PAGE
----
I started out as an intern in a few Austrian publishing houses until working for Austria’s leading publisher of English school books, Helbling Languages. I worked there for five years, as editor and art director of their range of secondary school and high school materials. Two years ago, I went freelance; now I’m a freelance editor and translator with various clients, from the field of publishing to tourism and business. I also teach English and German for speakers of other languages in adult education.
Why did you study Anglistik und Amerikanistik? What, in your opinion, makes this choice of study unique?
As a native speaker, my motivation was a degree to back my skills up. However, in the course of my studies, I received so much more than just a degree: studying English enabled me to understand every other language better, something I profit from every day when editing German or teaching speakers of other languages. Also, one of the biggest benefits of a study in the humanities is that it allows you to reflect on art, culture, literature, and how the world works—in this case, even while polishing off your skills in a foreign language.
Are there any classes/courses/activities that have particularly influenced you both personally and professionally? Do you have any fond memories?
Film Studies influenced me the most out of all the classes I took, hands down. Talking about film and taking it seriously as a medium next to literature redefined the concept of art I had at the time. Discussing film as a mirror of society made talking about art as a reflection of or reaction to political and social occurrences more tangible for me. It also led me to take up my second field of study, Comparative Literature, which has also been helpful in my career.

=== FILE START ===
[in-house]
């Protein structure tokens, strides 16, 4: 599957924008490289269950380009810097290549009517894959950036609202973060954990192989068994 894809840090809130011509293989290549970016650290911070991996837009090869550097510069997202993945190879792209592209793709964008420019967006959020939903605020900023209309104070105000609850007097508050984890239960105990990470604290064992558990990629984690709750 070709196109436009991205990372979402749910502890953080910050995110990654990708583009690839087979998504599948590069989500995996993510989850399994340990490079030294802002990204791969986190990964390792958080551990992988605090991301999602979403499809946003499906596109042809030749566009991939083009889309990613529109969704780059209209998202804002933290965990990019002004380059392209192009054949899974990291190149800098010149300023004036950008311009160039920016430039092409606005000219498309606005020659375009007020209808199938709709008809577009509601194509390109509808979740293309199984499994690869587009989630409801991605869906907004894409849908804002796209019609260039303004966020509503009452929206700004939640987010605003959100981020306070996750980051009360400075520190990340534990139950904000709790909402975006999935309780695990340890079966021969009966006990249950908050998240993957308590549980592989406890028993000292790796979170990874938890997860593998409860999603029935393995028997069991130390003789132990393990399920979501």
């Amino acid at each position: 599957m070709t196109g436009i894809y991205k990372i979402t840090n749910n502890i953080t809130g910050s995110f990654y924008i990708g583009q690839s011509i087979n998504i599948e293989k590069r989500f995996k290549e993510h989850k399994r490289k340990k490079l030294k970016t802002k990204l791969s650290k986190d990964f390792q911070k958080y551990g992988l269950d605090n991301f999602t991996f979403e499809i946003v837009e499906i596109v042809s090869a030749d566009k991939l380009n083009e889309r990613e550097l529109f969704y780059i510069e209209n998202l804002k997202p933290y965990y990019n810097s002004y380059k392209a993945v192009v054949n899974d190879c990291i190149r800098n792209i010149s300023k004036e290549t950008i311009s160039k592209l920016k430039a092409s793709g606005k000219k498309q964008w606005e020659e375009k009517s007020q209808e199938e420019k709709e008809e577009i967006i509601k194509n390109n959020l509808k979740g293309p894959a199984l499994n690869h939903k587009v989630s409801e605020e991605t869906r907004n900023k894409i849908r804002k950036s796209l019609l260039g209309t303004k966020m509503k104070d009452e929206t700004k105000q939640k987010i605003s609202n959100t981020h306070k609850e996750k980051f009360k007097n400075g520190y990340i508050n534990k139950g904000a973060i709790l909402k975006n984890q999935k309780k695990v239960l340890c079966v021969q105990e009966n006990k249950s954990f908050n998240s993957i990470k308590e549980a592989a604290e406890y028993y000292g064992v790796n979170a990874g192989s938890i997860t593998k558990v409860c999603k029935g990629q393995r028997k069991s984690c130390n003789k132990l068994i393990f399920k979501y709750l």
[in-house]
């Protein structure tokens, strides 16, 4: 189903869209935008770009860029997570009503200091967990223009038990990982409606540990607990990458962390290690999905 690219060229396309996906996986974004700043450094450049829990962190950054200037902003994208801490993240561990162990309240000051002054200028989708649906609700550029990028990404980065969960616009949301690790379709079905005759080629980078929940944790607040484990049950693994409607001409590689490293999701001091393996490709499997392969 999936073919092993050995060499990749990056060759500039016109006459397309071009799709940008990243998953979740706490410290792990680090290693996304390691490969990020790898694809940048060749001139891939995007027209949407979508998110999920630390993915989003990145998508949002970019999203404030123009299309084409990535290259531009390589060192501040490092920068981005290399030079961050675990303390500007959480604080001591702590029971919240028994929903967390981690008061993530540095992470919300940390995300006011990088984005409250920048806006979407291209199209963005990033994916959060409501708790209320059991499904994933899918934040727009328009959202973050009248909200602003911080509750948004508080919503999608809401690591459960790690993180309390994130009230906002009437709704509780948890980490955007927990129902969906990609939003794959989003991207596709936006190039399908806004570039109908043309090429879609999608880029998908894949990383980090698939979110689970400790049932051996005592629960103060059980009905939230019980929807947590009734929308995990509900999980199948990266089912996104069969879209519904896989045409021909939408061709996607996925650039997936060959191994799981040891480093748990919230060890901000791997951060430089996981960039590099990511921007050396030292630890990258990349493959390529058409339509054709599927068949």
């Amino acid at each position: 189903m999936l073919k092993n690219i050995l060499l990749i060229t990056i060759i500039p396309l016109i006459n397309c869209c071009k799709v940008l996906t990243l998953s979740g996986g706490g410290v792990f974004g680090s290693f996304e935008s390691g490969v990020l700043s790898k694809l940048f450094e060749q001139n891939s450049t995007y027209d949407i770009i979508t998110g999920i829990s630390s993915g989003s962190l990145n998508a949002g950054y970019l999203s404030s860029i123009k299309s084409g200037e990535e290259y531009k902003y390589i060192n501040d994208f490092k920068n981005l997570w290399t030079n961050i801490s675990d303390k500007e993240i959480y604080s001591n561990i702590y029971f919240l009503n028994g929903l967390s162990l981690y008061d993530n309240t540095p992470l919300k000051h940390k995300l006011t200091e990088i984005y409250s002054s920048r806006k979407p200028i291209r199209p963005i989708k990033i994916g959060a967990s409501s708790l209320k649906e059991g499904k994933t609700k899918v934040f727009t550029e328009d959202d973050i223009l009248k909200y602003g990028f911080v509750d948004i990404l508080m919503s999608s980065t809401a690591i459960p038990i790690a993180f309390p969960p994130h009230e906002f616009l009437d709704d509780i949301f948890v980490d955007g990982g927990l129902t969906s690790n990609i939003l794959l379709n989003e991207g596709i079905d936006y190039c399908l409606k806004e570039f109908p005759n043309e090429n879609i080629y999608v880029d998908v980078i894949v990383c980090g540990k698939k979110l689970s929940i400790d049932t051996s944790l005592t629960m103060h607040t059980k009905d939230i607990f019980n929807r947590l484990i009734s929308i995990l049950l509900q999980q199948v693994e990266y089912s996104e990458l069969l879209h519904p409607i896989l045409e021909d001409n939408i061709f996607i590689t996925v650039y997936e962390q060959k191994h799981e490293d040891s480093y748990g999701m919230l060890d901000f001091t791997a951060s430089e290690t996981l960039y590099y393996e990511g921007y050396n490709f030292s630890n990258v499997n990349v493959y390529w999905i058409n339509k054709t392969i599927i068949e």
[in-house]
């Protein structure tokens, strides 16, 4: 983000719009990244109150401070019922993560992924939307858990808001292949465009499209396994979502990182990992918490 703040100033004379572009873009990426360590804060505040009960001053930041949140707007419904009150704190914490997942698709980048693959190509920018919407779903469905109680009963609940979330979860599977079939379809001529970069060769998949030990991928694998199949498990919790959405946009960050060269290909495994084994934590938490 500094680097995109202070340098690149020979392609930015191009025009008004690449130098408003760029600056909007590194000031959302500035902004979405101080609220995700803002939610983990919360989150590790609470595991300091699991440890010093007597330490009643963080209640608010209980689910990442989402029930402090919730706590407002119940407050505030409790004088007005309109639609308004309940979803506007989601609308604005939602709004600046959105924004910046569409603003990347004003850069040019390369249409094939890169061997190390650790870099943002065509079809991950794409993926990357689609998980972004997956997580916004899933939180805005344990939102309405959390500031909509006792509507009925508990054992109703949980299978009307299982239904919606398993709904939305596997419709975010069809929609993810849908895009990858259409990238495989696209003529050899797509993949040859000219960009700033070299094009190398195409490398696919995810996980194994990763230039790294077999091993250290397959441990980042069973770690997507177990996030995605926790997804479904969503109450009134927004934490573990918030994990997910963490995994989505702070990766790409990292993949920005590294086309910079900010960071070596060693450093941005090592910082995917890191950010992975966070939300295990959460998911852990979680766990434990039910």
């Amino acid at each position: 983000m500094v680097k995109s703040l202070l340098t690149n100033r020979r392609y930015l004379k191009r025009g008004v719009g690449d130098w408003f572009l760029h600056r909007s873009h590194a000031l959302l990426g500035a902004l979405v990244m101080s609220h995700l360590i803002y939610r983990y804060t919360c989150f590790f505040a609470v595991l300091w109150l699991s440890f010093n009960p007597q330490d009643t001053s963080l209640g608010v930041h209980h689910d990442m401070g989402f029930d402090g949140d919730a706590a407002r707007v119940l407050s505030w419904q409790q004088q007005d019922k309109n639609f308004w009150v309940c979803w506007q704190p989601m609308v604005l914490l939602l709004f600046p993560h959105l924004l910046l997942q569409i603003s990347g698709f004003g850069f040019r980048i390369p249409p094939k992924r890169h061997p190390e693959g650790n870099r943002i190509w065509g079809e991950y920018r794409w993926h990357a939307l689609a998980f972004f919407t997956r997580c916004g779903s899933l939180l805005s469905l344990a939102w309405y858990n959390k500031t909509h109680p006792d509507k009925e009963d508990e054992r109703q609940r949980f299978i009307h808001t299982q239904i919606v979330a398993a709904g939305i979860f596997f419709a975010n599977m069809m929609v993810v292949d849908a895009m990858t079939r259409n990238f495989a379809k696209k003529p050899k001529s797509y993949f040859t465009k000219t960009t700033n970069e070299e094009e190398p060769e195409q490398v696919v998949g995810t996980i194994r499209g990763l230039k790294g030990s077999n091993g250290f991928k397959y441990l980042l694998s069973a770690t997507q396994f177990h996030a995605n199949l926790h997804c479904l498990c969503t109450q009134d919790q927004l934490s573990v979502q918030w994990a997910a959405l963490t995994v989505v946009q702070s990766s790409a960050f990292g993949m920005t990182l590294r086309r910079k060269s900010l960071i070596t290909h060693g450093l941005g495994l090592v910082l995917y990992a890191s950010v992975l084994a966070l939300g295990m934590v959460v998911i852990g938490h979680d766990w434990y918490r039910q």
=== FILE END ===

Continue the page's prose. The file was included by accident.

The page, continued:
Which skills that you acquired during your language and literature studies have been useful in your current employment and throughout your career?
As an English and German teacher, I often refer to tongue placement for articulation and pronunciation, which I learned in my first semester and never thought I’d actually use actively. Also, the elements of scanning and skimming—which we touched upon in the language courses—are the basis of the editing work I do daily. Much of what we talked about in literature and culture studies has had positive benefits, although these might not be as obvious: postcolonial literature, suburban America in literature and film, and film studies on the whole are only a few examples of topics discussed that all aided my critical text reception. Implicitly, this is one of the humanities’ countless benefits for an integral way of viewing the world, and is explicitly helpful when editing or translating.
As we all know, English is a world language and speaking it fluently is therefore of course an important skill to have. However, studying the English language provides expertise not only in the language itself, but in any and all fields of study: English or American literature, English or American culture, Film Studies, Theatre, etc. Studying the anglophone world and looking at ‘your’ world through anglophone eyes will broaden your horizon in ways you might never have imagined.